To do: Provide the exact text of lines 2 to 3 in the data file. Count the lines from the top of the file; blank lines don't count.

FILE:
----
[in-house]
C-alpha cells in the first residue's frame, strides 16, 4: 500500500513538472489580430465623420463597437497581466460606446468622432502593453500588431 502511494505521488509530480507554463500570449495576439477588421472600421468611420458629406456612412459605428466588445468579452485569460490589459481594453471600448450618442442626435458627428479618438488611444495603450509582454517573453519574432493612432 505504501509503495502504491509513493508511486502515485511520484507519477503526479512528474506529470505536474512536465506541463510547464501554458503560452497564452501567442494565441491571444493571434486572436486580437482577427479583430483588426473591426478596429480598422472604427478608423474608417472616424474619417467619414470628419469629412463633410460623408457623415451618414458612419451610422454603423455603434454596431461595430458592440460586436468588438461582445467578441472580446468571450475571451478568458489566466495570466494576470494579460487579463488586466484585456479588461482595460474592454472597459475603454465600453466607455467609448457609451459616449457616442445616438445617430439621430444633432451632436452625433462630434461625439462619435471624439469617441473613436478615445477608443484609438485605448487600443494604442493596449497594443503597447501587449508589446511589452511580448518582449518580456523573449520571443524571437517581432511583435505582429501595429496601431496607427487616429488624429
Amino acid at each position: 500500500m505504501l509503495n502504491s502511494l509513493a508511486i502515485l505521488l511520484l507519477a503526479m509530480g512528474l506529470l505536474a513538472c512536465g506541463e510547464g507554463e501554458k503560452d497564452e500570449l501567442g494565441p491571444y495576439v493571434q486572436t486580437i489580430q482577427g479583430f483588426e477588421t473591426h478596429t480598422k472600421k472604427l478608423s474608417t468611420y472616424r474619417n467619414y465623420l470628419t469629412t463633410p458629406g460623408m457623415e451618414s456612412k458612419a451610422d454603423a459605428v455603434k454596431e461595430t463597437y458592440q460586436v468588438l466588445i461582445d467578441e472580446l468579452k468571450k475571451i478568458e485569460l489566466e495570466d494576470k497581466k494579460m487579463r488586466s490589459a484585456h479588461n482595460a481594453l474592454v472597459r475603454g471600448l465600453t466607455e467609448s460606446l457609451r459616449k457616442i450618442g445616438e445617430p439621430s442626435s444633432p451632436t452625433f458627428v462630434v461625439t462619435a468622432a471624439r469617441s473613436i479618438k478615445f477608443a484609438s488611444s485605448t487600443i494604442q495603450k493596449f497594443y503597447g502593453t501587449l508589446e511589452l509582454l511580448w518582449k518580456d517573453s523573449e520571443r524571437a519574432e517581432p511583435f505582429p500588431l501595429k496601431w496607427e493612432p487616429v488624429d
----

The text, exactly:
C-alpha cells in the first residue's frame, strides 16, 4: 500500500513538472489580430465623420463597437497581466460606446468622432502593453500588431 502511494505521488509530480507554463500570449495576439477588421472600421468611420458629406456612412459605428466588445468579452485569460490589459481594453471600448450618442442626435458627428479618438488611444495603450509582454517573453519574432493612432 505504501509503495502504491509513493508511486502515485511520484507519477503526479512528474506529470505536474512536465506541463510547464501554458503560452497564452501567442494565441491571444493571434486572436486580437482577427479583430483588426473591426478596429480598422472604427478608423474608417472616424474619417467619414470628419469629412463633410460623408457623415451618414458612419451610422454603423455603434454596431461595430458592440460586436468588438461582445467578441472580446468571450475571451478568458489566466495570466494576470494579460487579463488586466484585456479588461482595460474592454472597459475603454465600453466607455467609448457609451459616449457616442445616438445617430439621430444633432451632436452625433462630434461625439462619435471624439469617441473613436478615445477608443484609438485605448487600443494604442493596449497594443503597447501587449508589446511589452511580448518582449518580456523573449520571443524571437517581432511583435505582429501595429496601431496607427487616429488624429
Amino acid at each position: 500500500m505504501l509503495n502504491s502511494l509513493a508511486i502515485l505521488l511520484l507519477a503526479m509530480g512528474l506529470l505536474a513538472c512536465g506541463e510547464g507554463e501554458k503560452d497564452e500570449l501567442g494565441p491571444y495576439v493571434q486572436t486580437i489580430q482577427g479583430f483588426e477588421t473591426h478596429t480598422k472600421k472604427l478608423s474608417t468611420y472616424r474619417n467619414y465623420l470628419t469629412t463633410p458629406g460623408m457623415e451618414s456612412k458612419a451610422d454603423a459605428v455603434k454596431e461595430t463597437y458592440q460586436v468588438l466588445i461582445d467578441e472580446l468579452k468571450k475571451i478568458e485569460l489566466e495570466d494576470k497581466k494579460m487579463r488586466s490589459a484585456h479588461n482595460a481594453l474592454v472597459r475603454g471600448l465600453t466607455e467609448s460606446l457609451r459616449k457616442i450618442g445616438e445617430p439621430s442626435s444633432p451632436t452625433f458627428v462630434v461625439t462619435a468622432a471624439r469617441s473613436i479618438k478615445f477608443a484609438s488611444s485605448t487600443i494604442q495603450k493596449f497594443y503597447g502593453t501587449l508589446e511589452l509582454l511580448w518582449k518580456d517573453s523573449e520571443r524571437a519574432e517581432p511583435f505582429p500588431l501595429k496601431w496607427e493612432p487616429v488624429d